Cutting around the prop
A sudden close up
Transition by parallel editing
The ActorThe body blocks the camera lens. Moving away, disclosing the scene.
The CameraAbsolute stillness case.
Abrupt jump cuts as punctuation
Jump cuts as time transition
Inaction as punctuation
Out of focus images as punctuation
Dark screen used as punctuation
Camera motion as punctuationVertical punctuation
I see a lot of good advices on the net:
Rules of Shooting
Let's start with some rules for making "video sketches." These rules are neither a political manifesto nor arbitrary. Rather, they are based on simple observations I have made that result in watchable and easy-to-make videos.
Shoot to edit.
Shooting to edit means you are consciously collecting bits of video that you know will cut together nicely. You don't need any preparation for this (such as story-boards). But you must be dedicated to the notion that you are shooting with the intention of making a video out of the material you've shot. Keep it simple.
No equipment that you can't carry in your pockets.
No tripods. No steadicams. Again, keep it simple. You could use additional lenses, adapters, or filters, but they aren't necessities either. You may be tempted by fun gadgets that make your camera big and heavy and sexy—but if they're difficult, uncomfortable, confusing, or time-consuming to use, don't let them get in your way. Shed the baggage. It's just you and your camera.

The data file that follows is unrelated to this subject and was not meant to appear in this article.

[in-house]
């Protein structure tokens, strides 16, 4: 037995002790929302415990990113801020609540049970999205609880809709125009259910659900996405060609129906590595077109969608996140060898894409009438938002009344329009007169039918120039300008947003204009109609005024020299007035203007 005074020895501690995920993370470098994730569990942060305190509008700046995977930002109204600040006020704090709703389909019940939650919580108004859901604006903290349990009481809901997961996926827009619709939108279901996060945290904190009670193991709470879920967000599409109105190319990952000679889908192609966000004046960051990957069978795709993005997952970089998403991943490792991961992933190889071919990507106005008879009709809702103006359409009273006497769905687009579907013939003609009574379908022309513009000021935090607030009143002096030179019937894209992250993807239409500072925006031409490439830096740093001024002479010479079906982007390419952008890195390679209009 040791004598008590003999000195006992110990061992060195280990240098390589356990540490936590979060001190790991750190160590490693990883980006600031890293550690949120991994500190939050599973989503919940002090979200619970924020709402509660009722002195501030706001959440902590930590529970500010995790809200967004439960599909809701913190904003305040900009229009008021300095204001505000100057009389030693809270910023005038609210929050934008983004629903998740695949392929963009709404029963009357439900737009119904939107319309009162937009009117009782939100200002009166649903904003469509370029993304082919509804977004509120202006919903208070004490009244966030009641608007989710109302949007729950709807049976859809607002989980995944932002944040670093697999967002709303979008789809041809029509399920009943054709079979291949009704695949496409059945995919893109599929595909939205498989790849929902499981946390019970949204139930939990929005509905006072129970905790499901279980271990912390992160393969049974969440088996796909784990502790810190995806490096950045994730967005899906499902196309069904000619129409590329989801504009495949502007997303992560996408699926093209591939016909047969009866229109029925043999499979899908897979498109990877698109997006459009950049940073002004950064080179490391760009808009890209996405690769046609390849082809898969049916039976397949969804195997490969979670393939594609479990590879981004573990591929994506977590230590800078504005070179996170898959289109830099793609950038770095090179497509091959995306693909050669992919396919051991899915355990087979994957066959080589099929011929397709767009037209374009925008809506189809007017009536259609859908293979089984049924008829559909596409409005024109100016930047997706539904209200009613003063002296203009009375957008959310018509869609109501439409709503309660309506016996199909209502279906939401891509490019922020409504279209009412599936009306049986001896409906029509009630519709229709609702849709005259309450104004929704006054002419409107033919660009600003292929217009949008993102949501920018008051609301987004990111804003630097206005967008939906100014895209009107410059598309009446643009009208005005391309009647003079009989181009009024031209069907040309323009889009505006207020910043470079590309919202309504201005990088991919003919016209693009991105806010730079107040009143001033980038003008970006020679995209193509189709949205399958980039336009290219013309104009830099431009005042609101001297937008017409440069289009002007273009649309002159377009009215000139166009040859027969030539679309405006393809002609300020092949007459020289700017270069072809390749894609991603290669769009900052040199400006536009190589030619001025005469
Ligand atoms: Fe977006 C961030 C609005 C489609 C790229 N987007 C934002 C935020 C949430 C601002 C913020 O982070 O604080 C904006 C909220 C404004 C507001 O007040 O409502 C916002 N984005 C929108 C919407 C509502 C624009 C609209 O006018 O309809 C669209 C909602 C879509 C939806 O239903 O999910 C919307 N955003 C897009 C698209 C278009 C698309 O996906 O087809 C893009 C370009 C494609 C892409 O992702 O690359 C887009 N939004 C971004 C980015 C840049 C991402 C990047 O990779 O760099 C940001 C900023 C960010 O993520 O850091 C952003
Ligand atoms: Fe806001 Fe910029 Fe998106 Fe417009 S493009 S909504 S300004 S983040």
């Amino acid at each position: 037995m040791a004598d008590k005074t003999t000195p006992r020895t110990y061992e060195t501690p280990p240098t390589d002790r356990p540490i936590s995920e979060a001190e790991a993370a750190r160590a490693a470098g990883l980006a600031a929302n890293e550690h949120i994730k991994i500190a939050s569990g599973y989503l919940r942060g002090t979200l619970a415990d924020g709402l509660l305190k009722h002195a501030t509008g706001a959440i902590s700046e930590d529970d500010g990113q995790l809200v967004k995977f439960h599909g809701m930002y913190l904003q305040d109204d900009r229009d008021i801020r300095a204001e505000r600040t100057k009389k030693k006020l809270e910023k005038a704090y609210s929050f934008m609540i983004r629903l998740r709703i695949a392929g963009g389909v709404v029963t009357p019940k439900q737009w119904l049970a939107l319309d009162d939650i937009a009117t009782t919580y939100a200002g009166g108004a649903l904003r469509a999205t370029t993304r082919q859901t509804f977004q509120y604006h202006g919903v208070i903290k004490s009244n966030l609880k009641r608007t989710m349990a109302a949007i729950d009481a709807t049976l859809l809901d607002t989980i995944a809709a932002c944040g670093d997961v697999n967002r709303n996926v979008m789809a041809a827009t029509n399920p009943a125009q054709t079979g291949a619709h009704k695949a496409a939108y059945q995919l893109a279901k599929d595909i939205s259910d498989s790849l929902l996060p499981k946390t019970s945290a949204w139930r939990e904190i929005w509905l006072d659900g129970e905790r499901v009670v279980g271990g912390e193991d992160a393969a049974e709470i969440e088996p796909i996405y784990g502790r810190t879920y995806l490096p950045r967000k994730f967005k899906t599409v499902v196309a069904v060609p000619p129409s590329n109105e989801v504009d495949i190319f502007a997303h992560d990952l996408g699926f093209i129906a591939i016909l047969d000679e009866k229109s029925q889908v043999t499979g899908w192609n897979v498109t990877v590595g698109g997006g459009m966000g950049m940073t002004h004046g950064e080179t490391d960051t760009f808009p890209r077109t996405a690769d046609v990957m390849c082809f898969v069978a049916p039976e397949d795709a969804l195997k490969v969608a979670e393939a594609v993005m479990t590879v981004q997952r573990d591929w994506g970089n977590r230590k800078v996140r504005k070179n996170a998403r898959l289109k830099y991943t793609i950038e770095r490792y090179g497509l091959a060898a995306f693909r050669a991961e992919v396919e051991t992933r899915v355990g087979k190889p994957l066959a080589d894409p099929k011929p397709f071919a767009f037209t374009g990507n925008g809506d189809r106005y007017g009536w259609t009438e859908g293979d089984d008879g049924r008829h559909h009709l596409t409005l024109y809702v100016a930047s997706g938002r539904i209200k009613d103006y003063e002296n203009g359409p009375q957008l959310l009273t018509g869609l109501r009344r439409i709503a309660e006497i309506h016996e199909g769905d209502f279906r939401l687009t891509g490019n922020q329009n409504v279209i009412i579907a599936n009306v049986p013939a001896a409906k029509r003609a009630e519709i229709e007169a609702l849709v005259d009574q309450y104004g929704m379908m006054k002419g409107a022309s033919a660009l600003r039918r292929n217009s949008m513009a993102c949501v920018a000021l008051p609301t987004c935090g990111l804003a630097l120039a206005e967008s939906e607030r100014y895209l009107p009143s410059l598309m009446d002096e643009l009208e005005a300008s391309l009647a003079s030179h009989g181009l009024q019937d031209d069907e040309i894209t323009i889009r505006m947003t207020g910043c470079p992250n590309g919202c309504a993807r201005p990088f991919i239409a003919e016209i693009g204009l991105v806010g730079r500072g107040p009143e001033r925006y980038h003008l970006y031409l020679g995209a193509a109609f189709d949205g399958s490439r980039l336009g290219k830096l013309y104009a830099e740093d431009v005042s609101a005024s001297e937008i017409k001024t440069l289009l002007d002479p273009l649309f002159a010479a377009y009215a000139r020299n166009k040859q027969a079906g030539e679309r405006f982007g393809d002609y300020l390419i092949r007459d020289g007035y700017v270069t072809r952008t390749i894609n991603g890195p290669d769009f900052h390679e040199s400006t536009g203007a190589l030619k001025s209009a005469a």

Use existing light only.
Lighting is as much a part of a scene as the people and action in it. Adding light changes the mood from what is really going on (and it violates rule No. 4). Learn to appreciate the light that exists in the scene, and capture whatever you can just with your camera. To follow this rule, however, you'll need to have good control of your camera (although automatic exposure settings make this awfully darn easy to manage). If the existing lighting isn't working for you, don't add light—learn more about your camera's manual exposure controls.
Concentrate on static shots.